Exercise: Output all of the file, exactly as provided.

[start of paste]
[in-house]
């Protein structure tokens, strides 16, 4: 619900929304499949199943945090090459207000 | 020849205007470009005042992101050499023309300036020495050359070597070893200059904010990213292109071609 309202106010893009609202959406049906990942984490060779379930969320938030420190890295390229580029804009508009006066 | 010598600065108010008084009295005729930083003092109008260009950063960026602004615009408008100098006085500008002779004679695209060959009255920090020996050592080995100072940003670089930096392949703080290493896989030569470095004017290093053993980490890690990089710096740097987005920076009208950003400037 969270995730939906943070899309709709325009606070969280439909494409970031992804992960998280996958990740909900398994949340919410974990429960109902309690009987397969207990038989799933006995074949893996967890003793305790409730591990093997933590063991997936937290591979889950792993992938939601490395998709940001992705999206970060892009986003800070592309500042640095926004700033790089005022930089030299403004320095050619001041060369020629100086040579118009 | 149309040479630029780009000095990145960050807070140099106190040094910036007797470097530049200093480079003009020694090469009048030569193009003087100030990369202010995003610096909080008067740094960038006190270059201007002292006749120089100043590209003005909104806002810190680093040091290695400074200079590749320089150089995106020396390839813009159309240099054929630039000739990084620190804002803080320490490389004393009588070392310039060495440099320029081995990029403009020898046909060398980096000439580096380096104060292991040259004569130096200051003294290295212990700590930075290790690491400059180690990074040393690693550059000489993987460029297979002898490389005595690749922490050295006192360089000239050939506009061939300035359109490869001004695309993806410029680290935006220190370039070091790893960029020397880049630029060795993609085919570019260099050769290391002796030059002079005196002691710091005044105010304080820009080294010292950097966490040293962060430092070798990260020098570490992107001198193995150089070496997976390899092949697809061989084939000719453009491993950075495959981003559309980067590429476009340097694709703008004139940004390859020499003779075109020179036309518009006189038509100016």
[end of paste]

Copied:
[in-house]
């Protein structure tokens, strides 16, 4: 619900929304499949199943945090090459207000 | 020849205007470009005042992101050499023309300036020495050359070597070893200059904010990213292109071609 309202106010893009609202959406049906990942984490060779379930969320938030420190890295390229580029804009508009006066 | 010598600065108010008084009295005729930083003092109008260009950063960026602004615009408008100098006085500008002779004679695209060959009255920090020996050592080995100072940003670089930096392949703080290493896989030569470095004017290093053993980490890690990089710096740097987005920076009208950003400037 969270995730939906943070899309709709325009606070969280439909494409970031992804992960998280996958990740909900398994949340919410974990429960109902309690009987397969207990038989799933006995074949893996967890003793305790409730591990093997933590063991997936937290591979889950792993992938939601490395998709940001992705999206970060892009986003800070592309500042640095926004700033790089005022930089030299403004320095050619001041060369020629100086040579118009 | 149309040479630029780009000095990145960050807070140099106190040094910036007797470097530049200093480079003009020694090469009048030569193009003087100030990369202010995003610096909080008067740094960038006190270059201007002292006749120089100043590209003005909104806002810190680093040091290695400074200079590749320089150089995106020396390839813009159309240099054929630039000739990084620190804002803080320490490389004393009588070392310039060495440099320029081995990029403009020898046909060398980096000439580096380096104060292991040259004569130096200051003294290295212990700590930075290790690491400059180690990074040393690693550059000489993987460029297979002898490389005595690749922490050295006192360089000239050939506009061939300035359109490869001004695309993806410029680290935006220190370039070091790893960029020397880049630029060795993609085919570019260099050769290391002796030059002079005196002691710091005044105010304080820009080294010292950097966490040293962060430092070798990260020098570490992107001198193995150089070496997976390899092949697809061989084939000719453009491993950075495959981003559309980067590429476009340097694709703008004139940004390859020499003779075109020179036309518009006189038509100016």